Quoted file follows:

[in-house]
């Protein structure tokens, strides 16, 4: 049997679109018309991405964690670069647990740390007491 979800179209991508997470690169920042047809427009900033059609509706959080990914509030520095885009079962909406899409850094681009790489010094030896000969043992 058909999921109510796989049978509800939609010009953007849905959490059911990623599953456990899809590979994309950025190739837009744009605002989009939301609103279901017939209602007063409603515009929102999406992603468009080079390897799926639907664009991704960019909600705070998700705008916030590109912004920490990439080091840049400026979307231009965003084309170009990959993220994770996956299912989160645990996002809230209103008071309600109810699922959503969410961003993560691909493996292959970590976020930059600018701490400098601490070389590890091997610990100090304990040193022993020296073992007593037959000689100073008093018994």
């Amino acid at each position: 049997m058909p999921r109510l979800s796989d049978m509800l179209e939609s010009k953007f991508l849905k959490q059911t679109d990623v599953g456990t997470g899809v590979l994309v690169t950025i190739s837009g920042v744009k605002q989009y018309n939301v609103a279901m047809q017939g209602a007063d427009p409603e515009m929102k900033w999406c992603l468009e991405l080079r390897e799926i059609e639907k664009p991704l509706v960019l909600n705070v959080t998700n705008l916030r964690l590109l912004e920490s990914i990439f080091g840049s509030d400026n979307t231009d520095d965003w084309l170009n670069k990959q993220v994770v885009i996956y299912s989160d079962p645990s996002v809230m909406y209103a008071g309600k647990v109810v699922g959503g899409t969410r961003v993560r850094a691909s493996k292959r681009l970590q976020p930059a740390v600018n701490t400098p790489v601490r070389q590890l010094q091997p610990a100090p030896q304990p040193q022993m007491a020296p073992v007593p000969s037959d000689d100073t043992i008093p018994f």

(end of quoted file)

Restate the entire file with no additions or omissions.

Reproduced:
[in-house]
């Protein structure tokens, strides 16, 4: 049997679109018309991405964690670069647990740390007491 979800179209991508997470690169920042047809427009900033059609509706959080990914509030520095885009079962909406899409850094681009790489010094030896000969043992 058909999921109510796989049978509800939609010009953007849905959490059911990623599953456990899809590979994309950025190739837009744009605002989009939301609103279901017939209602007063409603515009929102999406992603468009080079390897799926639907664009991704960019909600705070998700705008916030590109912004920490990439080091840049400026979307231009965003084309170009990959993220994770996956299912989160645990996002809230209103008071309600109810699922959503969410961003993560691909493996292959970590976020930059600018701490400098601490070389590890091997610990100090304990040193022993020296073992007593037959000689100073008093018994």
């Amino acid at each position: 049997m058909p999921r109510l979800s796989d049978m509800l179209e939609s010009k953007f991508l849905k959490q059911t679109d990623v599953g456990t997470g899809v590979l994309v690169t950025i190739s837009g920042v744009k605002q989009y018309n939301v609103a279901m047809q017939g209602a007063d427009p409603e515009m929102k900033w999406c992603l468009e991405l080079r390897e799926i059609e639907k664009p991704l509706v960019l909600n705070v959080t998700n705008l916030r964690l590109l912004e920490s990914i990439f080091g840049s509030d400026n979307t231009d520095d965003w084309l170009n670069k990959q993220v994770v885009i996956y299912s989160d079962p645990s996002v809230m909406y209103a008071g309600k647990v109810v699922g959503g899409t969410r961003v993560r850094a691909s493996k292959r681009l970590q976020p930059a740390v600018n701490t400098p790489v601490r070389q590890l010094q091997p610990a100090p030896q304990p040193q022993m007491a020296p073992v007593p000969s037959d000689d100073t043992i008093p018994f």